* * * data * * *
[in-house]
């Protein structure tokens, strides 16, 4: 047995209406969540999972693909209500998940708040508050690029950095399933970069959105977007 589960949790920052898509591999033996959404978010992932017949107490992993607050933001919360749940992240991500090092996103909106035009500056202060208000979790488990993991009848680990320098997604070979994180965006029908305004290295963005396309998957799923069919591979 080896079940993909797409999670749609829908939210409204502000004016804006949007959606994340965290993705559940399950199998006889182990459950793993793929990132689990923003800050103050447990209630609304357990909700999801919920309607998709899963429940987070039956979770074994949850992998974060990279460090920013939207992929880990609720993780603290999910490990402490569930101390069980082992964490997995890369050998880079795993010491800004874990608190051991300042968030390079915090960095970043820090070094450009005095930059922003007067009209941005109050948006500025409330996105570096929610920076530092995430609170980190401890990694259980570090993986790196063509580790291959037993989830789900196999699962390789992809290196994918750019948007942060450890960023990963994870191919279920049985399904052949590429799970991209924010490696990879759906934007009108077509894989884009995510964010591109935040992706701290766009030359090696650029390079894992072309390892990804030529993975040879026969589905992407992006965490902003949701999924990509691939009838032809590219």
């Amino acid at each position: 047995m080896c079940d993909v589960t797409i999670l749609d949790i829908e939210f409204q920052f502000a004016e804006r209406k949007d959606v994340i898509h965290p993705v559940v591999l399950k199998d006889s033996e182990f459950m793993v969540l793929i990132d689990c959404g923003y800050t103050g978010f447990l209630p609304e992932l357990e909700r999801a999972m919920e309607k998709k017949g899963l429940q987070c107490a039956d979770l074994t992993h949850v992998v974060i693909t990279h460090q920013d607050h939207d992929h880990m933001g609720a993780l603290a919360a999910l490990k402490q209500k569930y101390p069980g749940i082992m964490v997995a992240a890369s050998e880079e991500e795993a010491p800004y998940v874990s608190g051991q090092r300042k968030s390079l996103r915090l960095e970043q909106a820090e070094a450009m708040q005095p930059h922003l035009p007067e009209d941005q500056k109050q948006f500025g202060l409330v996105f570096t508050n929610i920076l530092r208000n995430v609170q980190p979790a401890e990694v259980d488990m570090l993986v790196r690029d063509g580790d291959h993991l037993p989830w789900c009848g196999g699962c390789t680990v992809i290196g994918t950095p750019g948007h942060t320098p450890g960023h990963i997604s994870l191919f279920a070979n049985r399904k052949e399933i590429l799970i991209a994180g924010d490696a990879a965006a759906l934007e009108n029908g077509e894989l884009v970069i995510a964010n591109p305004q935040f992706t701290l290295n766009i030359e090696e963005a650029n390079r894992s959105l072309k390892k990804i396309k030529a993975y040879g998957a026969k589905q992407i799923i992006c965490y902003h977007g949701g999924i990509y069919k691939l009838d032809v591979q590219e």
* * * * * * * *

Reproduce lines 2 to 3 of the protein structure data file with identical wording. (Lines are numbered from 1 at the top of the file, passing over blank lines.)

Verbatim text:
């Protein structure tokens, strides 16, 4: 047995209406969540999972693909209500998940708040508050690029950095399933970069959105977007 589960949790920052898509591999033996959404978010992932017949107490992993607050933001919360749940992240991500090092996103909106035009500056202060208000979790488990993991009848680990320098997604070979994180965006029908305004290295963005396309998957799923069919591979 080896079940993909797409999670749609829908939210409204502000004016804006949007959606994340965290993705559940399950199998006889182990459950793993793929990132689990923003800050103050447990209630609304357990909700999801919920309607998709899963429940987070039956979770074994949850992998974060990279460090920013939207992929880990609720993780603290999910490990402490569930101390069980082992964490997995890369050998880079795993010491800004874990608190051991300042968030390079915090960095970043820090070094450009005095930059922003007067009209941005109050948006500025409330996105570096929610920076530092995430609170980190401890990694259980570090993986790196063509580790291959037993989830789900196999699962390789992809290196994918750019948007942060450890960023990963994870191919279920049985399904052949590429799970991209924010490696990879759906934007009108077509894989884009995510964010591109935040992706701290766009030359090696650029390079894992072309390892990804030529993975040879026969589905992407992006965490902003949701999924990509691939009838032809590219």
């Amino acid at each position: 047995m080896c079940d993909v589960t797409i999670l749609d949790i829908e939210f409204q920052f502000a004016e804006r209406k949007d959606v994340i898509h965290p993705v559940v591999l399950k199998d006889s033996e182990f459950m793993v969540l793929i990132d689990c959404g923003y800050t103050g978010f447990l209630p609304e992932l357990e909700r999801a999972m919920e309607k998709k017949g899963l429940q987070c107490a039956d979770l074994t992993h949850v992998v974060i693909t990279h460090q920013d607050h939207d992929h880990m933001g609720a993780l603290a919360a999910l490990k402490q209500k569930y101390p069980g749940i082992m964490v997995a992240a890369s050998e880079e991500e795993a010491p800004y998940v874990s608190g051991q090092r300042k968030s390079l996103r915090l960095e970043q909106a820090e070094a450009m708040q005095p930059h922003l035009p007067e009209d941005q500056k109050q948006f500025g202060l409330v996105f570096t508050n929610i920076l530092r208000n995430v609170q980190p979790a401890e990694v259980d488990m570090l993986v790196r690029d063509g580790d291959h993991l037993p989830w789900c009848g196999g699962c390789t680990v992809i290196g994918t950095p750019g948007h942060t320098p450890g960023h990963i997604s994870l191919f279920a070979n049985r399904k052949e399933i590429l799970i991209a994180g924010d490696a990879a965006a759906l934007e009108n029908g077509e894989l884009v970069i995510a964010n591109p305004q935040f992706t701290l290295n766009i030359e090696e963005a650029n390079r894992s959105l072309k390892k990804i396309k030529a993975y040879g998957a026969k589905q992407i799923i992006c965490y902003h977007g949701g999924i990509y069919k691939l009838d032809v591979q590219e």